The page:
The new style of gardens with its flowering perennials and drought tolerant plantings and its focus on saving resources requires more savvy (but not necessarily more work) than traditional landscapes dominated by lawns and shrubbery. In this article we want to show you how to maximize the benefits of your yard (flowers, fruit, shade, attracting birds and butterflies, etc.) while minimizing inputs needed to maintain your yard (fertilizer, herbicides and pesticides).
The first step in lower maintenance is proper design. If a garden is designed well, the plant material chosen will be highly compatible with the microclimates, soil types, topography, and wind exposure of the site. This means the plants will be healthy and will tend to resist or outgrow disease problems. Also, by choosing a more diverse palette of plant material, your garden will not be as vulnerable to disease attack on one species - all of your horticultural eggs will not be in one basket. Additionally, choosing a more biologically diverse planting scheme will tend to attract more beneficial insects into your garden which will attack destructive insects.
It is critical in designing your garden to carefully space the plantings according to their eventual true adult size! Overplanting is the cardinal sin of garden design and it results in the need to continually hack plants back or eventually to remove some, creating much unnecessary maintenance and green waste. It pays to research the new plant introductions carefully or to hire a professional who is well experienced with these plants because much of the literature and nursery advice you get will significantly underestimate eventual size. The cute little puppy of a plant you bring home may become the pit bull terror of your garden!
The quality of installation of your garden also affects the future ease of its maintenance. Proper soil preparation is critical for future health of plant materials. This may range from raised beds of pure organics for acid loving plants to no amendments and careful use of fertilizers for native plants. In sustainable landscaping, the emphasis is on careful attention to soils and choosing plants appropriate to that soil type rather than heavily amending a soil to make it meet the needs of preconceived plant selection. Most organic materials "burn off" quickly anyway and the soil will be back to where it started very soon: a heavy clay soil without ongoing application of mulches will resume heavy, alkaline qualities in our climate.
So concentrate amending in limited areas of the garden designed to grow perennials and a small number of acid loving plants. Most shrubs and trees do not need soil amendment or amending of the planting pit.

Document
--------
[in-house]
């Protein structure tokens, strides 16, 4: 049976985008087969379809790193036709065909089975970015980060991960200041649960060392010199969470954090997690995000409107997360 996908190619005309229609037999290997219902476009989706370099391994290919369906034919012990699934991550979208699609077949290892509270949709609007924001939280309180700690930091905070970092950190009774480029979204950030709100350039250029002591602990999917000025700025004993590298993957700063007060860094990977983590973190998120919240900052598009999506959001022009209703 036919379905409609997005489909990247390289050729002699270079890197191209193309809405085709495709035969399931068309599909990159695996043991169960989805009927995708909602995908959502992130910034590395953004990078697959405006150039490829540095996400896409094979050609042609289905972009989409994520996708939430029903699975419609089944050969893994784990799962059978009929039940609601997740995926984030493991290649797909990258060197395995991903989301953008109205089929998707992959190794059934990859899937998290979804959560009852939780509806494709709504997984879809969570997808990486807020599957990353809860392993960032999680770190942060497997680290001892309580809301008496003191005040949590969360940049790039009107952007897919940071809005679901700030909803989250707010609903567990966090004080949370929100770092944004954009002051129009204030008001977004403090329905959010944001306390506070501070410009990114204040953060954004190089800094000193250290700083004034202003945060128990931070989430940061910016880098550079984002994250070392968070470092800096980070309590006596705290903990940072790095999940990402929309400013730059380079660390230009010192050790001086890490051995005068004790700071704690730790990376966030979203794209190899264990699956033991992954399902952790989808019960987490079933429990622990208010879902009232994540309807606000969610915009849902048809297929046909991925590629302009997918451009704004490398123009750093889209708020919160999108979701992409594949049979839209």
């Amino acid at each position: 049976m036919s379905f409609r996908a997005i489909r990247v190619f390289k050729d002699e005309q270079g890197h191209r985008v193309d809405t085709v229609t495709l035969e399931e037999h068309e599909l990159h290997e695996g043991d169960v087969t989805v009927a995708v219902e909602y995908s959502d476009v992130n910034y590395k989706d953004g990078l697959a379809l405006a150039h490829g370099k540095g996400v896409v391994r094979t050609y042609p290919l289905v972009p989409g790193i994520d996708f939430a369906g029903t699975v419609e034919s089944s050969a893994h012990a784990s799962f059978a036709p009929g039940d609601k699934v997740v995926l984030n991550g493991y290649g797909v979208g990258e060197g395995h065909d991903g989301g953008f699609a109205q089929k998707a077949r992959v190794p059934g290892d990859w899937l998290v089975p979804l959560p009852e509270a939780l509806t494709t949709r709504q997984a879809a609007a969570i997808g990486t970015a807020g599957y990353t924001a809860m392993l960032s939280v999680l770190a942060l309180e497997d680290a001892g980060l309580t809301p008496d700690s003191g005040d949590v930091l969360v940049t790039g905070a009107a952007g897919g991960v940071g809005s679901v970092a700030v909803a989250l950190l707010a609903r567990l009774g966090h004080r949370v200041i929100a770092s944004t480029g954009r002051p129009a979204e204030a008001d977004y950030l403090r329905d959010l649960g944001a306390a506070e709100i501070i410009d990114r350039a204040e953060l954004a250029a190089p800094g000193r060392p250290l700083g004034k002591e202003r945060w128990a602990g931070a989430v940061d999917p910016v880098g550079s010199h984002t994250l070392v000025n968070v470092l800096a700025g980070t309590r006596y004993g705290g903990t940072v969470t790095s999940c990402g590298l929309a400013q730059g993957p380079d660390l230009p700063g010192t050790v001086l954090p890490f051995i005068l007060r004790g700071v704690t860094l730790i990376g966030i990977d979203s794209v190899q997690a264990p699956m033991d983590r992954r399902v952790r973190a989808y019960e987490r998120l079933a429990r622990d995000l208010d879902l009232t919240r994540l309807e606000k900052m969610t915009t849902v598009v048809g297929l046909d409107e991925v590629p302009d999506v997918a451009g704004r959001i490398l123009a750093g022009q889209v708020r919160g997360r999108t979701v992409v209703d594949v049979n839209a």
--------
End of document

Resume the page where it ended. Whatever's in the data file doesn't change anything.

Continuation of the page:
Finally your garden has been carefully designed and professionally installed; now its up to you to see that it will be properly maintained. You should talk with the designer (and the contractor) so that you understand how the garden was laid out in terms of microclimates and watering zones, how plants should grow and fill out. What potential weed and disease problems to look out for, irrigation scheduling both for the establishment period (which lasts 1-3 months after planting) and for seasonal needs of the established garden. Ask your contractor about referrals for maintenance. You may not be able to afford to have all the maintenance done professionally but he may have on staff or know specialty maintenance people capable of coming in at critical points of the year to help you with perennial care, pest problems, sprinkler maintenance, etc.
In our busy lives we tend to resist further demands on our time and look for ways to get others to do our housecleaning, our car washing, our gardening while we speed to the gym in our car for a workout. Consider slowing down and staying put and having a more intimate relationship with your home and garden. You may find that the chores of weeding, dead heading flowers, mowing the lawn (with a hand mower) pruning etc. allow you to hang out in the garden, get exercise and put yourself in the present moment enjoying flowers, birds, butterflies, the smell of fresh mown grass. Garden maintenance might just become a form of therapy and meditation for getting out of life's fast lane.
Environmental sustainability calls upon us to become more intimately involved with how we use natural resources in our home, businesses and communities. At first glance, this seems a no win situation of either doing without or further complicating our lives but when we meet such life demands with creativity and openness interesting new possibilities arise.
For more information please contact the author at:
Robert Cornell & Associates, Inc.
Landscape Design & Installation
1211 Sinaloa Avenue
Pasadena CA 91104
phone 626.398.5581 fax 626.398.4421